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ERIC Number: ED273716
Record Type: RIE
Publication Date: 1985-Dec
Pages: 37
Abstractor: N/A
Reference Count: 0
ISBN: N/A
ISSN: N/A
Using Magnet Schools for Desegregation: Some Suggestions from the Research. ERIC/CUE Trends and Issues Series; Number 3.
Ascher, Carol
Following a brief discussion of the policies which have led to the focus on magnet schools as tools for both school improvement and desegregation, this paper brings together existing research in order to answer the following question: what is the best design for magnet schools to be the most effective for desegregation? Magnet schools have only a limited effect due to the small population which they serve; consequently, they must be part of a larger desegregation strategy. The current challenge for many urban schools will be to develop strategies to attract whites to historically black schools. Usually school features such as an image of excellence, a special curriculum, a charismatic principal, a good faculty, and an attractive facility draw white students. A high rate of community participation, comprehensive plans, clear-cut standards and definite timetables also enhance the possibility for effective desegregation. Creating and sustaining good race relations requires: (1) arrangements that minimize the visibility of low achievement and reward individual effort; (2) a faculty that emphasizes student social relations; and (3) structures that foster interracial contact by school staff and generate collective planning. Desegregation through any method is not merely a planning issue, but requires daily decisions which can either promote or prevent integration. Appendix includes bibliographic sources which provide guidelines for establishing desegregated and integrated magnet schools and three pages of references. (ETS)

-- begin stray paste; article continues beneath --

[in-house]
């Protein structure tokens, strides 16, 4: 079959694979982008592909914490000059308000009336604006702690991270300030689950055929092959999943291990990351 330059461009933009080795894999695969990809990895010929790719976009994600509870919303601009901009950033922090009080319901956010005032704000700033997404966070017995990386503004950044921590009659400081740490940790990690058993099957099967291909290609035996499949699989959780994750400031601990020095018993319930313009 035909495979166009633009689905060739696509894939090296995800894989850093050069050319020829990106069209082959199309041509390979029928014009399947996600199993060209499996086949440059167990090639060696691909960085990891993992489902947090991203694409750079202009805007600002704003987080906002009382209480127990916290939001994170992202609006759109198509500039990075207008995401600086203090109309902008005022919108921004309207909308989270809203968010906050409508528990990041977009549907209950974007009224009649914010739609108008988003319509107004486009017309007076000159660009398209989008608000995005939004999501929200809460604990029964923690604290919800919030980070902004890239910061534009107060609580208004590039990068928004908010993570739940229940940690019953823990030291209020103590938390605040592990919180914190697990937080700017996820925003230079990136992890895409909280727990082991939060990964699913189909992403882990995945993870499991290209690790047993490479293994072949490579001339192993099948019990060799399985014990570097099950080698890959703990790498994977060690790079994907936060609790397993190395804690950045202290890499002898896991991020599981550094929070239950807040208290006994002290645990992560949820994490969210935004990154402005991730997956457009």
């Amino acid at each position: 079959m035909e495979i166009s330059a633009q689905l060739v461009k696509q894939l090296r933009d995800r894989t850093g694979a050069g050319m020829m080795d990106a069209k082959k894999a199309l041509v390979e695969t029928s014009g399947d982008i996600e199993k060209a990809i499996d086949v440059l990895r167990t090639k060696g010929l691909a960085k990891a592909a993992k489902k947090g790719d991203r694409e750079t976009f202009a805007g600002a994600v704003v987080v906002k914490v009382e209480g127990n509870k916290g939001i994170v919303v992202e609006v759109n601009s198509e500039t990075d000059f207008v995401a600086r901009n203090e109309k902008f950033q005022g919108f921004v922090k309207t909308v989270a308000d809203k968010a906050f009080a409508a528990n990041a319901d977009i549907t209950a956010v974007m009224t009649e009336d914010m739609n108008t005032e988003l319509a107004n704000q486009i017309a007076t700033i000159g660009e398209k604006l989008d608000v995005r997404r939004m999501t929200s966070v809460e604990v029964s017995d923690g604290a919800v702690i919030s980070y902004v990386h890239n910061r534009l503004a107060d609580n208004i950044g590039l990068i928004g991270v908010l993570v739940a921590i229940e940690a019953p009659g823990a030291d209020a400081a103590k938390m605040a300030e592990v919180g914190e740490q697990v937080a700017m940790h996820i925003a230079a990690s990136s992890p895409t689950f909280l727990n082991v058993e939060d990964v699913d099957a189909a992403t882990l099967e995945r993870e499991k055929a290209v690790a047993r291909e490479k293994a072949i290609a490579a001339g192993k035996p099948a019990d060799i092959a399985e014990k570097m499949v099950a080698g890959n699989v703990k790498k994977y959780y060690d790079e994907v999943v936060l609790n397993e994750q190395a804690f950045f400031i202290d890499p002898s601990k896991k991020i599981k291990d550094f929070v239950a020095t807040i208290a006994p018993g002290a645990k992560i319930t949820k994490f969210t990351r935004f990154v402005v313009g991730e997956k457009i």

ERIC Clearinghouse on Urban Education, Box 40, Teachers College, Columbia University, New York, NY 10027 ($6.00).
Publication Type: Reports - Descriptive; ERIC Publications
Education Level: N/A
Audience: N/A
Language: English
Sponsor: Office of Educational Research and Improvement (ED), Washington, DC.
Authoring Institution: ERIC Clearinghouse on Urban Education, New York, NY.